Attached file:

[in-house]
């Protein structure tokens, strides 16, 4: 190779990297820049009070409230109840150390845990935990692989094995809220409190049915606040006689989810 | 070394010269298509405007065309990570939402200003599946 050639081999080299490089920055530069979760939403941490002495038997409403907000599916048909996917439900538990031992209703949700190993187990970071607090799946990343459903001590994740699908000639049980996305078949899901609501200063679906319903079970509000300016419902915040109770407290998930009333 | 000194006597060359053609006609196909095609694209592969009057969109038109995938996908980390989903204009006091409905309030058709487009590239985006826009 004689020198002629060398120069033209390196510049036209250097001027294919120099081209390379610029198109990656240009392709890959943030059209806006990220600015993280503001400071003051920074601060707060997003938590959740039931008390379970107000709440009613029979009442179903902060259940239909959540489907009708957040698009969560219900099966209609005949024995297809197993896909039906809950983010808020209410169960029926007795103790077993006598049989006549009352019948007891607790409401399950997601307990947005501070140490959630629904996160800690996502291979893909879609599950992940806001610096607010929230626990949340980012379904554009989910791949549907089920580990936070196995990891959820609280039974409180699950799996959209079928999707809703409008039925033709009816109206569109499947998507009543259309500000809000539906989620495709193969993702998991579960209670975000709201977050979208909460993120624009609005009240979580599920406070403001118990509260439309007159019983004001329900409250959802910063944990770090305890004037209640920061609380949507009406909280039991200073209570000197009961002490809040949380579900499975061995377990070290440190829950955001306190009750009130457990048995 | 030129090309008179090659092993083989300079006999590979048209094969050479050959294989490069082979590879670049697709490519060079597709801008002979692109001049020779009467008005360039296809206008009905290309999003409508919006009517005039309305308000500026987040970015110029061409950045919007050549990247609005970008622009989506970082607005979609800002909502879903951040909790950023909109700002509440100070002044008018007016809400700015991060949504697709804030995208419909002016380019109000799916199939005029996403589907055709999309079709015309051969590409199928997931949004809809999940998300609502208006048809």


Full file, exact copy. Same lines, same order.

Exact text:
[in-house]
């Protein structure tokens, strides 16, 4: 190779990297820049009070409230109840150390845990935990692989094995809220409190049915606040006689989810 | 070394010269298509405007065309990570939402200003599946 050639081999080299490089920055530069979760939403941490002495038997409403907000599916048909996917439900538990031992209703949700190993187990970071607090799946990343459903001590994740699908000639049980996305078949899901609501200063679906319903079970509000300016419902915040109770407290998930009333 | 000194006597060359053609006609196909095609694209592969009057969109038109995938996908980390989903204009006091409905309030058709487009590239985006826009 004689020198002629060398120069033209390196510049036209250097001027294919120099081209390379610029198109990656240009392709890959943030059209806006990220600015993280503001400071003051920074601060707060997003938590959740039931008390379970107000709440009613029979009442179903902060259940239909959540489907009708957040698009969560219900099966209609005949024995297809197993896909039906809950983010808020209410169960029926007795103790077993006598049989006549009352019948007891607790409401399950997601307990947005501070140490959630629904996160800690996502291979893909879609599950992940806001610096607010929230626990949340980012379904554009989910791949549907089920580990936070196995990891959820609280039974409180699950799996959209079928999707809703409008039925033709009816109206569109499947998507009543259309500000809000539906989620495709193969993702998991579960209670975000709201977050979208909460993120624009609005009240979580599920406070403001118990509260439309007159019983004001329900409250959802910063944990770090305890004037209640920061609380949507009406909280039991200073209570000197009961002490809040949380579900499975061995377990070290440190829950955001306190009750009130457990048995 | 030129090309008179090659092993083989300079006999590979048209094969050479050959294989490069082979590879670049697709490519060079597709801008002979692109001049020779009467008005360039296809206008009905290309999003409508919006009517005039309305308000500026987040970015110029061409950045919007050549990247609005970008622009989506970082607005979609800002909502879903951040909790950023909109700002509440100070002044008018007016809400700015991060949504697709804030995208419909002016380019109000799916199939005029996403589907055709999309079709015309051969590409199928997931949004809809999940998300609502208006048809």